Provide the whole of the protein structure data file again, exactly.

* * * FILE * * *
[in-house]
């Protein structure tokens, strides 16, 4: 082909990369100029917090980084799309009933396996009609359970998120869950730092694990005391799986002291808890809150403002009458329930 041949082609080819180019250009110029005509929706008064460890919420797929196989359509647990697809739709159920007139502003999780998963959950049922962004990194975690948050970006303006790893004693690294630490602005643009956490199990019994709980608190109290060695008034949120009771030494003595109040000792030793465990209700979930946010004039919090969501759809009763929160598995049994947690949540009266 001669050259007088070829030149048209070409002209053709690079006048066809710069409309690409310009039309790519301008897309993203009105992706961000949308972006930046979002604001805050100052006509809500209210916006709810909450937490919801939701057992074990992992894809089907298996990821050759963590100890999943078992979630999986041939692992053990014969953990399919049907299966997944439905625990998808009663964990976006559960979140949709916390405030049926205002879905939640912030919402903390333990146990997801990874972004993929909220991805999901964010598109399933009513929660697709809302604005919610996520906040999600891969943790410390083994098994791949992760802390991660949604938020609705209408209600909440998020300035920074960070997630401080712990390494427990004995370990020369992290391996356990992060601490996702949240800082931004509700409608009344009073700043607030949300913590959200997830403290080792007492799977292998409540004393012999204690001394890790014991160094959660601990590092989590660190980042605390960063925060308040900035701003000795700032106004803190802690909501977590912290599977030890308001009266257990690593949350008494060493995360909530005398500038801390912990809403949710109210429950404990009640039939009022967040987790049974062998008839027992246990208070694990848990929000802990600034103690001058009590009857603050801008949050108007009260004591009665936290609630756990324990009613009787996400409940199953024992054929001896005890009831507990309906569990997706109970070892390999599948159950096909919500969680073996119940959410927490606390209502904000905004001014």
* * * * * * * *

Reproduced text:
[in-house]
């Protein structure tokens, strides 16, 4: 082909990369100029917090980084799309009933396996009609359970998120869950730092694990005391799986002291808890809150403002009458329930 041949082609080819180019250009110029005509929706008064460890919420797929196989359509647990697809739709159920007139502003999780998963959950049922962004990194975690948050970006303006790893004693690294630490602005643009956490199990019994709980608190109290060695008034949120009771030494003595109040000792030793465990209700979930946010004039919090969501759809009763929160598995049994947690949540009266 001669050259007088070829030149048209070409002209053709690079006048066809710069409309690409310009039309790519301008897309993203009105992706961000949308972006930046979002604001805050100052006509809500209210916006709810909450937490919801939701057992074990992992894809089907298996990821050759963590100890999943078992979630999986041939692992053990014969953990399919049907299966997944439905625990998808009663964990976006559960979140949709916390405030049926205002879905939640912030919402903390333990146990997801990874972004993929909220991805999901964010598109399933009513929660697709809302604005919610996520906040999600891969943790410390083994098994791949992760802390991660949604938020609705209408209600909440998020300035920074960070997630401080712990390494427990004995370990020369992290391996356990992060601490996702949240800082931004509700409608009344009073700043607030949300913590959200997830403290080792007492799977292998409540004393012999204690001394890790014991160094959660601990590092989590660190980042605390960063925060308040900035701003000795700032106004803190802690909501977590912290599977030890308001009266257990690593949350008494060493995360909530005398500038801390912990809403949710109210429950404990009640039939009022967040987790049974062998008839027992246990208070694990848990929000802990600034103690001058009590009857603050801008949050108007009260004591009665936290609630756990324990009613009787996400409940199953024992054929001896005890009831507990309906569990997706109970070892390999599948159950096909919500969680073996119940959410927490606390209502904000905004001014």